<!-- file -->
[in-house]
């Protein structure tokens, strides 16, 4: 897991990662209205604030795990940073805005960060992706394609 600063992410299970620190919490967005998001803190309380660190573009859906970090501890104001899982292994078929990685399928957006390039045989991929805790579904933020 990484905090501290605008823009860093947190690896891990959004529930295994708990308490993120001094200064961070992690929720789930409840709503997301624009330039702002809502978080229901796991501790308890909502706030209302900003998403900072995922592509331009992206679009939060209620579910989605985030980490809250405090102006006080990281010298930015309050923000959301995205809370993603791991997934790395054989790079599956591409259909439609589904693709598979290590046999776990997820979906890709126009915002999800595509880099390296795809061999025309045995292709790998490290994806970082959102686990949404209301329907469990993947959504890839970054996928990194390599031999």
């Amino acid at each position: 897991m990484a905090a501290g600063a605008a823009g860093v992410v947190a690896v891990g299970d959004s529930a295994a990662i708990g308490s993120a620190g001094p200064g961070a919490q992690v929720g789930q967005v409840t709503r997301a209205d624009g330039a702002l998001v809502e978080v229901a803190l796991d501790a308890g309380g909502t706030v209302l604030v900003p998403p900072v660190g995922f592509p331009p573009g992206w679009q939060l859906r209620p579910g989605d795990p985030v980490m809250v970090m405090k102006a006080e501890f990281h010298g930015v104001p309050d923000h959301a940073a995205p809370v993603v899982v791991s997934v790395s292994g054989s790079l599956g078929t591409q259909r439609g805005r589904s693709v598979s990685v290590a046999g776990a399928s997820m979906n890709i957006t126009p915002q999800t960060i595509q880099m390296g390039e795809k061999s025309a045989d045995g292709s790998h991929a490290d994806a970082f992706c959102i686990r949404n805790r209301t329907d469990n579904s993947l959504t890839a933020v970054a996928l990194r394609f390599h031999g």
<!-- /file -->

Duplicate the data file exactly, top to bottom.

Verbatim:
[in-house]
């Protein structure tokens, strides 16, 4: 897991990662209205604030795990940073805005960060992706394609 600063992410299970620190919490967005998001803190309380660190573009859906970090501890104001899982292994078929990685399928957006390039045989991929805790579904933020 990484905090501290605008823009860093947190690896891990959004529930295994708990308490993120001094200064961070992690929720789930409840709503997301624009330039702002809502978080229901796991501790308890909502706030209302900003998403900072995922592509331009992206679009939060209620579910989605985030980490809250405090102006006080990281010298930015309050923000959301995205809370993603791991997934790395054989790079599956591409259909439609589904693709598979290590046999776990997820979906890709126009915002999800595509880099390296795809061999025309045995292709790998490290994806970082959102686990949404209301329907469990993947959504890839970054996928990194390599031999």
């Amino acid at each position: 897991m990484a905090a501290g600063a605008a823009g860093v992410v947190a690896v891990g299970d959004s529930a295994a990662i708990g308490s993120a620190g001094p200064g961070a919490q992690v929720g789930q967005v409840t709503r997301a209205d624009g330039a702002l998001v809502e978080v229901a803190l796991d501790a308890g309380g909502t706030v209302l604030v900003p998403p900072v660190g995922f592509p331009p573009g992206w679009q939060l859906r209620p579910g989605d795990p985030v980490m809250v970090m405090k102006a006080e501890f990281h010298g930015v104001p309050d923000h959301a940073a995205p809370v993603v899982v791991s997934v790395s292994g054989s790079l599956g078929t591409q259909r439609g805005r589904s693709v598979s990685v290590a046999g776990a399928s997820m979906n890709i957006t126009p915002q999800t960060i595509q880099m390296g390039e795809k061999s025309a045989d045995g292709s790998h991929a490290d994806a970082f992706c959102i686990r949404n805790r209301t329907d469990n579904s993947l959504t890839a933020v970054a996928l990194r394609f390599h031999g």